2009 // USA // Cherien Dabis // November 15, 2009 // Theatrical Print (Hi-Pointe Theater)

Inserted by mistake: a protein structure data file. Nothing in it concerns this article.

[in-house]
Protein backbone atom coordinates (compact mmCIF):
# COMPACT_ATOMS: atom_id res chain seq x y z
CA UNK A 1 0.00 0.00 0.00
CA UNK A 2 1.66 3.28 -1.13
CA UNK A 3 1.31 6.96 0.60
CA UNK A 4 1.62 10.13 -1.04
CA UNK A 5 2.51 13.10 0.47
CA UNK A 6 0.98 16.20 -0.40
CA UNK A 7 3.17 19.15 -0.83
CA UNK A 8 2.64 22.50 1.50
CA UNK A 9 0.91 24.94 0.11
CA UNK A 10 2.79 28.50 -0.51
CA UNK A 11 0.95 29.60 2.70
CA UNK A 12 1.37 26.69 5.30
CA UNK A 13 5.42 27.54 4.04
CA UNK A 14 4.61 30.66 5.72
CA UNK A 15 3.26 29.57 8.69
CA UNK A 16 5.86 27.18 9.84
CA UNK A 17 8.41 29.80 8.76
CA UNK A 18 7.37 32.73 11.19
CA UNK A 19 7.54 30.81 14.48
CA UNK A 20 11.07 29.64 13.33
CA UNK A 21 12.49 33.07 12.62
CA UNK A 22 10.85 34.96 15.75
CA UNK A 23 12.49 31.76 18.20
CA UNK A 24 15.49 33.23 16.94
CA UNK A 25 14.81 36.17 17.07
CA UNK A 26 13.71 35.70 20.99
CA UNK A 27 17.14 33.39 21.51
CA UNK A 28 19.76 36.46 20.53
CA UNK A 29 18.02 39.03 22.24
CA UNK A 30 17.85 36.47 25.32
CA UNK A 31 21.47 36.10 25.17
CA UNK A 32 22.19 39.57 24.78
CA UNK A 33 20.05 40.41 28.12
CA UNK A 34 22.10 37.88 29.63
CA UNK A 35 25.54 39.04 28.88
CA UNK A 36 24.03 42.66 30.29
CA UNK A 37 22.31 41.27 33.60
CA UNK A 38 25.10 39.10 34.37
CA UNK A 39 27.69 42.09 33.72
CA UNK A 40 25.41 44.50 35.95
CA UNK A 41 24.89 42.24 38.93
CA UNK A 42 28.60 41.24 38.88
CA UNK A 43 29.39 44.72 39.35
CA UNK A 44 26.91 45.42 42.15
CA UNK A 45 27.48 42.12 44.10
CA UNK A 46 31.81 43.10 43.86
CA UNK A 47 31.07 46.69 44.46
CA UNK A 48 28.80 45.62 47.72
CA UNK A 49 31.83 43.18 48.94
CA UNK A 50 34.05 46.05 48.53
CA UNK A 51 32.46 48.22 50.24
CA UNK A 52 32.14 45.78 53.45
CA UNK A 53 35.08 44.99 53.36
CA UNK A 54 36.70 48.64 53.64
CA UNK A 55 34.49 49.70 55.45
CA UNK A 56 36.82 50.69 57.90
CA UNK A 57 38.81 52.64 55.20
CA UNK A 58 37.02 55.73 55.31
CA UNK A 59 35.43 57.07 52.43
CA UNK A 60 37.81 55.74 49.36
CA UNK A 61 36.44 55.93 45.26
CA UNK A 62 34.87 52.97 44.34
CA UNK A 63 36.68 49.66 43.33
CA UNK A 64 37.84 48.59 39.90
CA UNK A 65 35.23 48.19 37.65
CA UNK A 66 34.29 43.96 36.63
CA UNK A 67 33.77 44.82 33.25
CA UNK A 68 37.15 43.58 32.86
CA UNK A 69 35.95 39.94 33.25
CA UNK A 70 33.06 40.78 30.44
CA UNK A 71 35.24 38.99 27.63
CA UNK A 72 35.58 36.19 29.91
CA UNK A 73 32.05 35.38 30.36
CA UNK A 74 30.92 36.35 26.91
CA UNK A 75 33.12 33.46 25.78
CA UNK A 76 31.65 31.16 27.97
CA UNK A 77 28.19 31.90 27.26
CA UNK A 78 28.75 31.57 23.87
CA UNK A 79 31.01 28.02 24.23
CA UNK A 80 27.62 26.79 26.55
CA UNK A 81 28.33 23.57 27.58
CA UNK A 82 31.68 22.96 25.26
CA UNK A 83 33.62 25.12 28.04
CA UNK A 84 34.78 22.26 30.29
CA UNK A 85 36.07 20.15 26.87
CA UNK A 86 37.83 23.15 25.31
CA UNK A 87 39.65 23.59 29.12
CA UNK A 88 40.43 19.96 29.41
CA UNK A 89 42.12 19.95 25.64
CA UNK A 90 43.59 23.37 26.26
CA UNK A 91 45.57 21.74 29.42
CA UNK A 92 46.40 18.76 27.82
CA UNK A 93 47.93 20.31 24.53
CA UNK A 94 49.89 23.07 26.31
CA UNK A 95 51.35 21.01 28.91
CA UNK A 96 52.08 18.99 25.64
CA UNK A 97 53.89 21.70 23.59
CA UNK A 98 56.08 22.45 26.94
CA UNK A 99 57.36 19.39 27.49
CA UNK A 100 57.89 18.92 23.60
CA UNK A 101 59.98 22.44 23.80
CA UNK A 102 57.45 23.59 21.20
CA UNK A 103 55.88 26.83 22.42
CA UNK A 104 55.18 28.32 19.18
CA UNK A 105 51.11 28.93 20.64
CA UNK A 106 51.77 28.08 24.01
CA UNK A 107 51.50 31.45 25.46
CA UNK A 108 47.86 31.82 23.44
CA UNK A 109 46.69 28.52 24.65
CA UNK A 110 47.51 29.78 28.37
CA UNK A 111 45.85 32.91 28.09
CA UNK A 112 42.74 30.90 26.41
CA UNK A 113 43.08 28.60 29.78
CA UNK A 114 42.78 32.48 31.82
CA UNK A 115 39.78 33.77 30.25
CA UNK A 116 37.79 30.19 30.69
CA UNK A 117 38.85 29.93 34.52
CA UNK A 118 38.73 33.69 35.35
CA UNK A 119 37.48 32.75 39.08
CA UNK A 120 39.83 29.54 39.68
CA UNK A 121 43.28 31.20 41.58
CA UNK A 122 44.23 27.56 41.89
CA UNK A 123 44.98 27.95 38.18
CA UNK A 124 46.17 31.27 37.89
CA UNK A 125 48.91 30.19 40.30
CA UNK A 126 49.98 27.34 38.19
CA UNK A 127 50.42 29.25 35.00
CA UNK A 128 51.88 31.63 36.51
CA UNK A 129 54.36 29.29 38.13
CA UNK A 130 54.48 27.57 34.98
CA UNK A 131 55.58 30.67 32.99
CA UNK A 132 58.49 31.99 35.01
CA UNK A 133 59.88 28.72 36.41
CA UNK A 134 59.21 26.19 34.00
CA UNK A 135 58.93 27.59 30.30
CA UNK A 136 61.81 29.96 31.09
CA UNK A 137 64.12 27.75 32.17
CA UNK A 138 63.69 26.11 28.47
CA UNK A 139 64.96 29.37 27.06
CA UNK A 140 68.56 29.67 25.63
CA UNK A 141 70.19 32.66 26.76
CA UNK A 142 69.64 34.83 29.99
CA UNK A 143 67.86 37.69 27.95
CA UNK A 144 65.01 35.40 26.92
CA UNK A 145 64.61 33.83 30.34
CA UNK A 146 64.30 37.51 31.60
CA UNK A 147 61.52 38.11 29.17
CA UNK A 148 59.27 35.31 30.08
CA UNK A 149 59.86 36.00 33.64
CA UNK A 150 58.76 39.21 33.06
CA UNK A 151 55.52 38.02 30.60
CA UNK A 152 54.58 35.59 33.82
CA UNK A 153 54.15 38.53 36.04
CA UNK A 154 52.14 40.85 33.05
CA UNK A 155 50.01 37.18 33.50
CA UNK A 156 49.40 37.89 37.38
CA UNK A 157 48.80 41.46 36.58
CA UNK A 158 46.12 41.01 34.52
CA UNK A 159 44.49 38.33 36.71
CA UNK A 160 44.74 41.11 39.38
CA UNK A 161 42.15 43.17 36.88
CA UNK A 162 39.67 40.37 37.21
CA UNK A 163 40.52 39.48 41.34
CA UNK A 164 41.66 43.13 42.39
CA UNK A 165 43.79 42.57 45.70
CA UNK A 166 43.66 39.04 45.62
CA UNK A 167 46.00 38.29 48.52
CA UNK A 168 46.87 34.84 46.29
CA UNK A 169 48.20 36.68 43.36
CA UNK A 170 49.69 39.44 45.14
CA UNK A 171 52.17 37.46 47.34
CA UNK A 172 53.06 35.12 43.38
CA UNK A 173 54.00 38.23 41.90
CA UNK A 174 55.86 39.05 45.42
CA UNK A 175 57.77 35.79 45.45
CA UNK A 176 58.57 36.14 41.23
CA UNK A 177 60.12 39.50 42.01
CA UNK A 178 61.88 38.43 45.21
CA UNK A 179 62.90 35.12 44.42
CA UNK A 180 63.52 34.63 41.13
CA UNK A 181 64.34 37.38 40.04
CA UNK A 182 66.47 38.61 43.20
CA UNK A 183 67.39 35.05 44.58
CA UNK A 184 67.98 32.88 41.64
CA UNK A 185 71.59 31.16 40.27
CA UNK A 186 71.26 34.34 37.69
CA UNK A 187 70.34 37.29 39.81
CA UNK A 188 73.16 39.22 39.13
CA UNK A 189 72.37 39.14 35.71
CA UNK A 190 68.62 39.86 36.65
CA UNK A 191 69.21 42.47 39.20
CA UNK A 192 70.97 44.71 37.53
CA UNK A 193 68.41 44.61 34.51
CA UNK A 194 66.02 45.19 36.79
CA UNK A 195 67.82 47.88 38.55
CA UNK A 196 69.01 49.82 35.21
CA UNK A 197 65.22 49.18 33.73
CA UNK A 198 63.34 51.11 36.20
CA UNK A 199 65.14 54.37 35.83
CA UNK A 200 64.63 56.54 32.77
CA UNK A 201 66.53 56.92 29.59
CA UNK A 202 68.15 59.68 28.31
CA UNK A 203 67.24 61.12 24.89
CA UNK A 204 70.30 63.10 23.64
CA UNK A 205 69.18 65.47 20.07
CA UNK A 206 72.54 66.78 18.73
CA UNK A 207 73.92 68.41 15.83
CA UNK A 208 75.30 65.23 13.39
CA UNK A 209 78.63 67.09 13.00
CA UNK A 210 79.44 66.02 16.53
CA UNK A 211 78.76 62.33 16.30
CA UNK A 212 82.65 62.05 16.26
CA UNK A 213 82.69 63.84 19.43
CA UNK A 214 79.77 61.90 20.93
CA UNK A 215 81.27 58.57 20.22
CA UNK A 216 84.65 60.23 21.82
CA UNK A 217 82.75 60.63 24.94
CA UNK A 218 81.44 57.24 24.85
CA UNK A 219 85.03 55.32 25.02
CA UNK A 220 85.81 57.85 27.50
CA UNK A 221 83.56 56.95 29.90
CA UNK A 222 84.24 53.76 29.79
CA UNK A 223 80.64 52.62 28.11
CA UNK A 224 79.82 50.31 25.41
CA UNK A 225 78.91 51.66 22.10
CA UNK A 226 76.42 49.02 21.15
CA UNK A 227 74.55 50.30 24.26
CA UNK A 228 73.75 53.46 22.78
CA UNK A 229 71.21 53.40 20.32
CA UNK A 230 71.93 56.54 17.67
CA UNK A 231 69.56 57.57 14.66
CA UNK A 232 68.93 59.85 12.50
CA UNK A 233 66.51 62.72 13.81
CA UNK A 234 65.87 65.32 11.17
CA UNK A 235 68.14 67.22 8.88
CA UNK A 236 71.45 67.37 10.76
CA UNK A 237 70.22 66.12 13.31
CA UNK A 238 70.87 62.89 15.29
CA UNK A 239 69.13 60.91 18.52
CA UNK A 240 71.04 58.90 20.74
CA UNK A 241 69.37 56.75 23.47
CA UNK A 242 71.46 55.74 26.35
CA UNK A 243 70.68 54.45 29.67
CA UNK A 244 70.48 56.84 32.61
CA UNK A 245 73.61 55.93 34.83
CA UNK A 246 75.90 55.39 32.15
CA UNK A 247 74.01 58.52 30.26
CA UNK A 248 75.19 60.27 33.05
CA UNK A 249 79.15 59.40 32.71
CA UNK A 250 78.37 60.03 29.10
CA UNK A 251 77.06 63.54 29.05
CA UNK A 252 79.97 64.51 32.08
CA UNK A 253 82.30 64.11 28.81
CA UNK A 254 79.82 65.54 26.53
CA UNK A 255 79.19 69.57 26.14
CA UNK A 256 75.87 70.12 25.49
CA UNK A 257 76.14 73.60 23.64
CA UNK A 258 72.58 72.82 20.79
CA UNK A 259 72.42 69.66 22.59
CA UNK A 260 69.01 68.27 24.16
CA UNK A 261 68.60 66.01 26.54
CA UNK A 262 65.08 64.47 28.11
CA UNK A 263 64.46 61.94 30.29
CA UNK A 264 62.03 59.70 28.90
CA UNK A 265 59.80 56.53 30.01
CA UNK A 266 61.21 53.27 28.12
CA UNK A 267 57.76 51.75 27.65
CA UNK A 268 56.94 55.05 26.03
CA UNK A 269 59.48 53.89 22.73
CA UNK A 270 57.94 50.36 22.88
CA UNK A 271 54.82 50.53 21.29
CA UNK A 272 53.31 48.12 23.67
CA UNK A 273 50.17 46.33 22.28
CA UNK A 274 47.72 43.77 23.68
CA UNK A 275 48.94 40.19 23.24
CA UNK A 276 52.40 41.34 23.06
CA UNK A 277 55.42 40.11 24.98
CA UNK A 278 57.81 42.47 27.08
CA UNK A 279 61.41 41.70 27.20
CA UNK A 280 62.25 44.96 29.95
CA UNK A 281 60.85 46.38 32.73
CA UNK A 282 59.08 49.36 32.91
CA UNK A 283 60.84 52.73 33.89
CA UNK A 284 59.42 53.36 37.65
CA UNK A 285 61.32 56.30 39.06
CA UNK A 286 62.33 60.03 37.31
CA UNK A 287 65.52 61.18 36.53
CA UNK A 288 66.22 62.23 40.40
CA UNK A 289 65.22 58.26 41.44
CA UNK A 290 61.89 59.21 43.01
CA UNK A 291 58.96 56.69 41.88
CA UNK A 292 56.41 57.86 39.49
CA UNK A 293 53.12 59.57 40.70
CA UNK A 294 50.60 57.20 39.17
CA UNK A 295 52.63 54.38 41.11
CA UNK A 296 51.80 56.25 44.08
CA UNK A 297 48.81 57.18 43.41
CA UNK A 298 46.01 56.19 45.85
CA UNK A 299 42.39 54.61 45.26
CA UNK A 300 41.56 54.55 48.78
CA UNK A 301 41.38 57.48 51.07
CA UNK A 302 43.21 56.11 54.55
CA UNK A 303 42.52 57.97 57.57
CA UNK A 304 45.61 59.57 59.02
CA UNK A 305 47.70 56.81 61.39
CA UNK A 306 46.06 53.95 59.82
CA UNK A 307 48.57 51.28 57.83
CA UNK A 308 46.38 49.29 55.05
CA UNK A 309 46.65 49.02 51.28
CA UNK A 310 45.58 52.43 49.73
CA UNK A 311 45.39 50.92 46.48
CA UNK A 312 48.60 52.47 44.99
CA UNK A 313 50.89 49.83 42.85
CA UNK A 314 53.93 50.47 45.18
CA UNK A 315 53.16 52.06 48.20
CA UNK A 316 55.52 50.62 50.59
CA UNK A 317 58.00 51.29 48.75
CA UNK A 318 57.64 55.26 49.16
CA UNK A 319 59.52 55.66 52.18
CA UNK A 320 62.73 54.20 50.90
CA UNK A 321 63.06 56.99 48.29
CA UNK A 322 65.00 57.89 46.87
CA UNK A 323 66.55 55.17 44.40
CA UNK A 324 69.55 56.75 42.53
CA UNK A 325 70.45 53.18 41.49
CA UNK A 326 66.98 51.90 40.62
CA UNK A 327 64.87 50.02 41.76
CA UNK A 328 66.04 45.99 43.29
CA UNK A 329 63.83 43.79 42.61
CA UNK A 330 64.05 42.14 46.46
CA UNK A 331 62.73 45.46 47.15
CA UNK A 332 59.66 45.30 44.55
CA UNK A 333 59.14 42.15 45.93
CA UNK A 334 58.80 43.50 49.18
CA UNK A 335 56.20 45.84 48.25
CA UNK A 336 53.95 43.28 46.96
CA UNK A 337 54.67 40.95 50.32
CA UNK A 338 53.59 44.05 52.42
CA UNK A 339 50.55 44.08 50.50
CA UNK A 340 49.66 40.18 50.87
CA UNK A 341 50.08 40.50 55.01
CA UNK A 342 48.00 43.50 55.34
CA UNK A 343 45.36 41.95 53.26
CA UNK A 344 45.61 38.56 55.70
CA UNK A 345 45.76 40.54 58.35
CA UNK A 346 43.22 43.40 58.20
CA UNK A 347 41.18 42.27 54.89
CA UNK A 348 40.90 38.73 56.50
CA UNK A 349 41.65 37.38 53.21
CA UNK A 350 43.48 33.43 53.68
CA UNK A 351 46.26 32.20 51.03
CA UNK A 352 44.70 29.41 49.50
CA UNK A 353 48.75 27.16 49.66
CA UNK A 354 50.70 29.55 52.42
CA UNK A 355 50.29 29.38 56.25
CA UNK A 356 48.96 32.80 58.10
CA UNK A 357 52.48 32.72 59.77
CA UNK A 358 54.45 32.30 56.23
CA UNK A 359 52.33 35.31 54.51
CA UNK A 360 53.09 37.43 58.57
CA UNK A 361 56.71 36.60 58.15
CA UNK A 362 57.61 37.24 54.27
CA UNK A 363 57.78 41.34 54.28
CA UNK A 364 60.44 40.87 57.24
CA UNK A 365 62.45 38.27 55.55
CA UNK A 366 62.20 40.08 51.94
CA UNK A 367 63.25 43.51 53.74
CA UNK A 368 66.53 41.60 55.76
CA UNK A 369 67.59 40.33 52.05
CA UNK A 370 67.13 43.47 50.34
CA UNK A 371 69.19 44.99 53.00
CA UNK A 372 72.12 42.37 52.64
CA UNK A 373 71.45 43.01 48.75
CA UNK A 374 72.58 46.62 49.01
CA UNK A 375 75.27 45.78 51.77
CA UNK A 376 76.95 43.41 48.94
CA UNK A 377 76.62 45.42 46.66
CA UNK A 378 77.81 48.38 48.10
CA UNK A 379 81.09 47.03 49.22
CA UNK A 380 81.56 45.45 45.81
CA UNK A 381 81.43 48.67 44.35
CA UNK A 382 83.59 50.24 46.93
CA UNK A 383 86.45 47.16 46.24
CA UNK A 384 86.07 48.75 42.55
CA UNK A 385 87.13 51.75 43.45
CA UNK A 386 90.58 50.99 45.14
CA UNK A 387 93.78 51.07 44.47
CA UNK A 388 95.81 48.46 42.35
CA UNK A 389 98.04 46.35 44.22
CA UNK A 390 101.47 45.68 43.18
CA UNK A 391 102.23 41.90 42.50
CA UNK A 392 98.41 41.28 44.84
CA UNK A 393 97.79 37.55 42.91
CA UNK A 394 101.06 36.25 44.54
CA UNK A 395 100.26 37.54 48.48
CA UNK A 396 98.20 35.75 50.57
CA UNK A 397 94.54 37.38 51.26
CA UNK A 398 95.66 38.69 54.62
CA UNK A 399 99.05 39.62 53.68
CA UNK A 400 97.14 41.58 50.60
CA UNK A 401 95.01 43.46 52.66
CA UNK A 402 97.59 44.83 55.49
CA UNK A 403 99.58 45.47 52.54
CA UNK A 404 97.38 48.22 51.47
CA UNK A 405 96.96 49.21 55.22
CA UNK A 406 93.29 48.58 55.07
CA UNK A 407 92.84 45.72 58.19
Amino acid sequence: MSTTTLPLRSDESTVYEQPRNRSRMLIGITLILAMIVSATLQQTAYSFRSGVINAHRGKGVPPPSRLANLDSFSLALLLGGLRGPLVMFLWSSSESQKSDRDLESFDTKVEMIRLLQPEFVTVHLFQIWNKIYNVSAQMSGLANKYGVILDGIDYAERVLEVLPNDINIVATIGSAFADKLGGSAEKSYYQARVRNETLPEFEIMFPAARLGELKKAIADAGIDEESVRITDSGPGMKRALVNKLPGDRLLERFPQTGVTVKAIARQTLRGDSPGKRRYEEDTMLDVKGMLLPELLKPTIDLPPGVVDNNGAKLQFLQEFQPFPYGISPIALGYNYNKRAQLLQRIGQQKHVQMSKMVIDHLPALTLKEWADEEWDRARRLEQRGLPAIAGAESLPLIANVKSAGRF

Triteness wins out over heartfelt sentiment in Cherien Dabis' take on the Immigrant Experience Film, Amreeka, a by-the-numbers celebration of tolerance, love, perseverance, etc., etc., etc. Here the immigrants in question are divorcee Muna (Nisreen Faour) and her teen son Fadi (Melkar Muallem), Palestinians who journey to small-town Illinois where they settle in awkwardly with the Westernized family of Muna's sister (Hiam Abbass, whom I adore... but Christ, can we give another Arabic actress a shot, please?). Amreeka hits all the standard indie drama and comedy notes, but its approach is graceless and its insights insufficient to warrant a retreading of such familiar territory. The narrative is tightly constructed, but utterly predictable, and the messaging is so overwarmed--Racism sucks! Family is important!--as to be off-putting. Faour, who fills Muna with eager-to-please earnestness and anxious confusion, is likable enough, so much that the film's best moments of humor come courtesy of her, while those at her expense just seem mean-spirited. The film's occasional wit enlivens its otherwise bland turns, but next to a keenly observed marvel like In Between Days, or even Sundance darlings like The Visitor and Frozen River, this is tired stuff.